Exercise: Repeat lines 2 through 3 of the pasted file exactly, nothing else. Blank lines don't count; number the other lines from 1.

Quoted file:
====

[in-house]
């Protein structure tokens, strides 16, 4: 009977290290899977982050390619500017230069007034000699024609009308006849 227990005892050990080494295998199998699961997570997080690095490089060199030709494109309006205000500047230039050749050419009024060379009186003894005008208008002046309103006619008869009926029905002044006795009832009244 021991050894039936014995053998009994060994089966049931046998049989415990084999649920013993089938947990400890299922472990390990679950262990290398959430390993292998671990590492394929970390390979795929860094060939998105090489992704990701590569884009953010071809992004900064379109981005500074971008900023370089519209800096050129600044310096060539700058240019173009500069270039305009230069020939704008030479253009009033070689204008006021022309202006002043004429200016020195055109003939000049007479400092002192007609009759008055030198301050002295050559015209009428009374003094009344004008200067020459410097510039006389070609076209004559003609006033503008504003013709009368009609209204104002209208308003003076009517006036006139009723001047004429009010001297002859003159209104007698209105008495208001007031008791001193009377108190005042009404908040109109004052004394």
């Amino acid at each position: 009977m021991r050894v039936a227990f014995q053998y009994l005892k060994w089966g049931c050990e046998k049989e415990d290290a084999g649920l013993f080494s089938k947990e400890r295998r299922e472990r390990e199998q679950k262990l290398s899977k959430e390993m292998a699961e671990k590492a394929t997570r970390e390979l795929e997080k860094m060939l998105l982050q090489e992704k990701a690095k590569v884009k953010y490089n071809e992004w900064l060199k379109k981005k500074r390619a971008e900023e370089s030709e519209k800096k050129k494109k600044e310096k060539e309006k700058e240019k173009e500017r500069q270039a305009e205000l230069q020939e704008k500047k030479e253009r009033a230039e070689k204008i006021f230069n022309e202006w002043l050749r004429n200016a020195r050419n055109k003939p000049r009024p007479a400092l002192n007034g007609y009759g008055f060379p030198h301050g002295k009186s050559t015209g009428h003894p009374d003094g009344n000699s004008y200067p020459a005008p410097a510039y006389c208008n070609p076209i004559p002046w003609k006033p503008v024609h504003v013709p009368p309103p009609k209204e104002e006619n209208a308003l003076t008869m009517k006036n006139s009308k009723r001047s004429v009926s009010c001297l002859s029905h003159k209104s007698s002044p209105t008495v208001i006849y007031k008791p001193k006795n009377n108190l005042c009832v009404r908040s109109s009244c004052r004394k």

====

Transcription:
């Protein structure tokens, strides 16, 4: 009977290290899977982050390619500017230069007034000699024609009308006849 227990005892050990080494295998199998699961997570997080690095490089060199030709494109309006205000500047230039050749050419009024060379009186003894005008208008002046309103006619008869009926029905002044006795009832009244 021991050894039936014995053998009994060994089966049931046998049989415990084999649920013993089938947990400890299922472990390990679950262990290398959430390993292998671990590492394929970390390979795929860094060939998105090489992704990701590569884009953010071809992004900064379109981005500074971008900023370089519209800096050129600044310096060539700058240019173009500069270039305009230069020939704008030479253009009033070689204008006021022309202006002043004429200016020195055109003939000049007479400092002192007609009759008055030198301050002295050559015209009428009374003094009344004008200067020459410097510039006389070609076209004559003609006033503008504003013709009368009609209204104002209208308003003076009517006036006139009723001047004429009010001297002859003159209104007698209105008495208001007031008791001193009377108190005042009404908040109109004052004394």
């Amino acid at each position: 009977m021991r050894v039936a227990f014995q053998y009994l005892k060994w089966g049931c050990e046998k049989e415990d290290a084999g649920l013993f080494s089938k947990e400890r295998r299922e472990r390990e199998q679950k262990l290398s899977k959430e390993m292998a699961e671990k590492a394929t997570r970390e390979l795929e997080k860094m060939l998105l982050q090489e992704k990701a690095k590569v884009k953010y490089n071809e992004w900064l060199k379109k981005k500074r390619a971008e900023e370089s030709e519209k800096k050129k494109k600044e310096k060539e309006k700058e240019k173009e500017r500069q270039a305009e205000l230069q020939e704008k500047k030479e253009r009033a230039e070689k204008i006021f230069n022309e202006w002043l050749r004429n200016a020195r050419n055109k003939p000049r009024p007479a400092l002192n007034g007609y009759g008055f060379p030198h301050g002295k009186s050559t015209g009428h003894p009374d003094g009344n000699s004008y200067p020459a005008p410097a510039y006389c208008n070609p076209i004559p002046w003609k006033p503008v024609h504003v013709p009368p309103p009609k209204e104002e006619n209208a308003l003076t008869m009517k006036n006139s009308k009723r001047s004429v009926s009010c001297l002859s029905h003159k209104s007698s002044p209105t008495v208001i006849y007031k008791p001193k006795n009377n108190l005042c009832v009404r908040s109109s009244c004052r004394k």